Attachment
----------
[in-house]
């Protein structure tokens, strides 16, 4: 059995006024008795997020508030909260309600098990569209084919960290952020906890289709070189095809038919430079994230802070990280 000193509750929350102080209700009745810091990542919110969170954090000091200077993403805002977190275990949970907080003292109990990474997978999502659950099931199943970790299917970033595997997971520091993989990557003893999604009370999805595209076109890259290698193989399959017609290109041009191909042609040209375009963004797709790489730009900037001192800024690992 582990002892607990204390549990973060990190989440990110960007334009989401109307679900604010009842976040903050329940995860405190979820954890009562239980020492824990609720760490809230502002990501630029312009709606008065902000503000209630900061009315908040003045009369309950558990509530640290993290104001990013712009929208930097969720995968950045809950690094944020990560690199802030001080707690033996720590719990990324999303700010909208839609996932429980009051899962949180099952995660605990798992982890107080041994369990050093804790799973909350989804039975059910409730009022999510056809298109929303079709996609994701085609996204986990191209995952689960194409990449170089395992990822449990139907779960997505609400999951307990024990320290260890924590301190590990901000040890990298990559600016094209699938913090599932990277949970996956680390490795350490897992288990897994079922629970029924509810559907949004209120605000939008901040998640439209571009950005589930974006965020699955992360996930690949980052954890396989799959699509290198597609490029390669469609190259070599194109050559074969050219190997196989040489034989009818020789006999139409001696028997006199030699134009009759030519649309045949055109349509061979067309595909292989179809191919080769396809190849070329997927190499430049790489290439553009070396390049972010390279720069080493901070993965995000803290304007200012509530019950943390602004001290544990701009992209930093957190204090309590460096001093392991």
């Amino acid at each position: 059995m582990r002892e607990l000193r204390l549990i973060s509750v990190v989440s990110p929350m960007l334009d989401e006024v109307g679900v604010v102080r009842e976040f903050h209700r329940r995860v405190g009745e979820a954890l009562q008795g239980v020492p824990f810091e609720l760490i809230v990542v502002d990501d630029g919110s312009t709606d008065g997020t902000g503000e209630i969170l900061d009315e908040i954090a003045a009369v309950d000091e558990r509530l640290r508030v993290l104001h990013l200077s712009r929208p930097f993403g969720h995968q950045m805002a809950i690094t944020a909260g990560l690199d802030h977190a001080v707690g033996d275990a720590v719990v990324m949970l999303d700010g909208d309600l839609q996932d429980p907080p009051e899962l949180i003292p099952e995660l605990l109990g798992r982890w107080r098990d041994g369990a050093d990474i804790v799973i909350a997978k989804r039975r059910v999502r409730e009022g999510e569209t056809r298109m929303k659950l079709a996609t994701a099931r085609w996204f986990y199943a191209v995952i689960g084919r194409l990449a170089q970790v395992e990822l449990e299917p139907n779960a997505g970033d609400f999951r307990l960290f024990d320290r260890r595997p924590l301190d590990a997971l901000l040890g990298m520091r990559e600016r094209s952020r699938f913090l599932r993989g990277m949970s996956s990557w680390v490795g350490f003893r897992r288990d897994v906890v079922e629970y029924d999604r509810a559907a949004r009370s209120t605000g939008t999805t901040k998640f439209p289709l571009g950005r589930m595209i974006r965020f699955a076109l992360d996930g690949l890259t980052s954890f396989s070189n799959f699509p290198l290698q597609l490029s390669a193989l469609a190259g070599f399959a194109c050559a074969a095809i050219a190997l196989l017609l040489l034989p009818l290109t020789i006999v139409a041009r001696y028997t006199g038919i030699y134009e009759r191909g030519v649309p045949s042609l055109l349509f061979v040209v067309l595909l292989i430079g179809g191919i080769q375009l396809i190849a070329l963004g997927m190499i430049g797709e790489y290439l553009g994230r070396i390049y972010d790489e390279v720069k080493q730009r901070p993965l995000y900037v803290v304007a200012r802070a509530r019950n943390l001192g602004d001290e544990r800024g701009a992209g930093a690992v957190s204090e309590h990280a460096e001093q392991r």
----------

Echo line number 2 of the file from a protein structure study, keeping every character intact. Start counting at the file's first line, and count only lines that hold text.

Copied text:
């Protein structure tokens, strides 16, 4: 059995006024008795997020508030909260309600098990569209084919960290952020906890289709070189095809038919430079994230802070990280 000193509750929350102080209700009745810091990542919110969170954090000091200077993403805002977190275990949970907080003292109990990474997978999502659950099931199943970790299917970033595997997971520091993989990557003893999604009370999805595209076109890259290698193989399959017609290109041009191909042609040209375009963004797709790489730009900037001192800024690992 582990002892607990204390549990973060990190989440990110960007334009989401109307679900604010009842976040903050329940995860405190979820954890009562239980020492824990609720760490809230502002990501630029312009709606008065902000503000209630900061009315908040003045009369309950558990509530640290993290104001990013712009929208930097969720995968950045809950690094944020990560690199802030001080707690033996720590719990990324999303700010909208839609996932429980009051899962949180099952995660605990798992982890107080041994369990050093804790799973909350989804039975059910409730009022999510056809298109929303079709996609994701085609996204986990191209995952689960194409990449170089395992990822449990139907779960997505609400999951307990024990320290260890924590301190590990901000040890990298990559600016094209699938913090599932990277949970996956680390490795350490897992288990897994079922629970029924509810559907949004209120605000939008901040998640439209571009950005589930974006965020699955992360996930690949980052954890396989799959699509290198597609490029390669469609190259070599194109050559074969050219190997196989040489034989009818020789006999139409001696028997006199030699134009009759030519649309045949055109349509061979067309595909292989179809191919080769396809190849070329997927190499430049790489290439553009070396390049972010390279720069080493901070993965995000803290304007200012509530019950943390602004001290544990701009992209930093957190204090309590460096001093392991």